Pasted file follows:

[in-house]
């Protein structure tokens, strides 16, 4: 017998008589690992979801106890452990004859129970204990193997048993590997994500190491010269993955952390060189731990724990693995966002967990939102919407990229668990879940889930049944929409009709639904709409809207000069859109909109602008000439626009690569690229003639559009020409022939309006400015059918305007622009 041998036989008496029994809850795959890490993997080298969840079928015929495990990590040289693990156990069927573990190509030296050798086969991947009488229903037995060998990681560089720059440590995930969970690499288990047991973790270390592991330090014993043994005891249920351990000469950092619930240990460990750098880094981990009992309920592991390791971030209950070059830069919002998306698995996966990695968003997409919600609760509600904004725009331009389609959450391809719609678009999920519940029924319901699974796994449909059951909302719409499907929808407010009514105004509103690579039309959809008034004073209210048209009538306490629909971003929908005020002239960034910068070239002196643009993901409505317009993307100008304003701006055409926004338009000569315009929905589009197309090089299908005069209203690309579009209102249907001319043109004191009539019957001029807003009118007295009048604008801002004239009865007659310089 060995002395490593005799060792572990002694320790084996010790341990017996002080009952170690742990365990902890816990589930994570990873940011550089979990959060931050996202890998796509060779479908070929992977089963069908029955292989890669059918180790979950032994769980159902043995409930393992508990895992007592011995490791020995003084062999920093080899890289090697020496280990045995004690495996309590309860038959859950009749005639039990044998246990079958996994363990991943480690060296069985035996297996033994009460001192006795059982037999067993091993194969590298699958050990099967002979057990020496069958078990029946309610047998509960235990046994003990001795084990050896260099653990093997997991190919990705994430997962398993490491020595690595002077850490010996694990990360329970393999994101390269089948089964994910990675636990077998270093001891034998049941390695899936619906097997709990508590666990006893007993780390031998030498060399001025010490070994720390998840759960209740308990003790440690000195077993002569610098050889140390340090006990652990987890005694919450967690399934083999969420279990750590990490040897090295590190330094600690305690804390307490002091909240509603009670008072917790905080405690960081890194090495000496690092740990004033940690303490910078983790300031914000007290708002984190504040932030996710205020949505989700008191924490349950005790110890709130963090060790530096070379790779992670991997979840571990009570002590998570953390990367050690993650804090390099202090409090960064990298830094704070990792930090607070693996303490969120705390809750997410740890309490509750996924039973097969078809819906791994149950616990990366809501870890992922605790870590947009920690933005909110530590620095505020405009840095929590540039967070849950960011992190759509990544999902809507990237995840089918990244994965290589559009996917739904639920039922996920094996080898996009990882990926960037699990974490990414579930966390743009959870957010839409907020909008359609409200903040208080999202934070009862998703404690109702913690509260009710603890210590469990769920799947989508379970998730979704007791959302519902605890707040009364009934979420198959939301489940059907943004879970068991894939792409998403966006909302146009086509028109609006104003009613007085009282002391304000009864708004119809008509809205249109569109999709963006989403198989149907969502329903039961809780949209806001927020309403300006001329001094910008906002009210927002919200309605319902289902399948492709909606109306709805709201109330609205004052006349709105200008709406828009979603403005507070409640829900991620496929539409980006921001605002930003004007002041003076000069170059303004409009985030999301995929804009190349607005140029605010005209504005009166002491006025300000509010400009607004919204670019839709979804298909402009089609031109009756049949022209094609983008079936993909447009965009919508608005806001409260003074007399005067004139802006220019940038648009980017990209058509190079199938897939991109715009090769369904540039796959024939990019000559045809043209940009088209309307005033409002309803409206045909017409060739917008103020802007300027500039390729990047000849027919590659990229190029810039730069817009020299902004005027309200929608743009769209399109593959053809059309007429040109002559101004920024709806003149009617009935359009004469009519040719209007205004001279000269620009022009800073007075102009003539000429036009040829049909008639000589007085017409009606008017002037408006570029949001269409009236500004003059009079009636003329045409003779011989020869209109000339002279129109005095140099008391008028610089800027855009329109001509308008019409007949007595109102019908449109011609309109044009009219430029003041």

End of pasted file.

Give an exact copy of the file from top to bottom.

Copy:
[in-house]
């Protein structure tokens, strides 16, 4: 017998008589690992979801106890452990004859129970204990193997048993590997994500190491010269993955952390060189731990724990693995966002967990939102919407990229668990879940889930049944929409009709639904709409809207000069859109909109602008000439626009690569690229003639559009020409022939309006400015059918305007622009 041998036989008496029994809850795959890490993997080298969840079928015929495990990590040289693990156990069927573990190509030296050798086969991947009488229903037995060998990681560089720059440590995930969970690499288990047991973790270390592991330090014993043994005891249920351990000469950092619930240990460990750098880094981990009992309920592991390791971030209950070059830069919002998306698995996966990695968003997409919600609760509600904004725009331009389609959450391809719609678009999920519940029924319901699974796994449909059951909302719409499907929808407010009514105004509103690579039309959809008034004073209210048209009538306490629909971003929908005020002239960034910068070239002196643009993901409505317009993307100008304003701006055409926004338009000569315009929905589009197309090089299908005069209203690309579009209102249907001319043109004191009539019957001029807003009118007295009048604008801002004239009865007659310089 060995002395490593005799060792572990002694320790084996010790341990017996002080009952170690742990365990902890816990589930994570990873940011550089979990959060931050996202890998796509060779479908070929992977089963069908029955292989890669059918180790979950032994769980159902043995409930393992508990895992007592011995490791020995003084062999920093080899890289090697020496280990045995004690495996309590309860038959859950009749005639039990044998246990079958996994363990991943480690060296069985035996297996033994009460001192006795059982037999067993091993194969590298699958050990099967002979057990020496069958078990029946309610047998509960235990046994003990001795084990050896260099653990093997997991190919990705994430997962398993490491020595690595002077850490010996694990990360329970393999994101390269089948089964994910990675636990077998270093001891034998049941390695899936619906097997709990508590666990006893007993780390031998030498060399001025010490070994720390998840759960209740308990003790440690000195077993002569610098050889140390340090006990652990987890005694919450967690399934083999969420279990750590990490040897090295590190330094600690305690804390307490002091909240509603009670008072917790905080405690960081890194090495000496690092740990004033940690303490910078983790300031914000007290708002984190504040932030996710205020949505989700008191924490349950005790110890709130963090060790530096070379790779992670991997979840571990009570002590998570953390990367050690993650804090390099202090409090960064990298830094704070990792930090607070693996303490969120705390809750997410740890309490509750996924039973097969078809819906791994149950616990990366809501870890992922605790870590947009920690933005909110530590620095505020405009840095929590540039967070849950960011992190759509990544999902809507990237995840089918990244994965290589559009996917739904639920039922996920094996080898996009990882990926960037699990974490990414579930966390743009959870957010839409907020909008359609409200903040208080999202934070009862998703404690109702913690509260009710603890210590469990769920799947989508379970998730979704007791959302519902605890707040009364009934979420198959939301489940059907943004879970068991894939792409998403966006909302146009086509028109609006104003009613007085009282002391304000009864708004119809008509809205249109569109999709963006989403198989149907969502329903039961809780949209806001927020309403300006001329001094910008906002009210927002919200309605319902289902399948492709909606109306709805709201109330609205004052006349709105200008709406828009979603403005507070409640829900991620496929539409980006921001605002930003004007002041003076000069170059303004409009985030999301995929804009190349607005140029605010005209504005009166002491006025300000509010400009607004919204670019839709979804298909402009089609031109009756049949022209094609983008079936993909447009965009919508608005806001409260003074007399005067004139802006220019940038648009980017990209058509190079199938897939991109715009090769369904540039796959024939990019000559045809043209940009088209309307005033409002309803409206045909017409060739917008103020802007300027500039390729990047000849027919590659990229190029810039730069817009020299902004005027309200929608743009769209399109593959053809059309007429040109002559101004920024709806003149009617009935359009004469009519040719209007205004001279000269620009022009800073007075102009003539000429036009040829049909008639000589007085017409009606008017002037408006570029949001269409009236500004003059009079009636003329045409003779011989020869209109000339002279129109005095140099008391008028610089800027855009329109001509308008019409007949007595109102019908449109011609309109044009009219430029003041």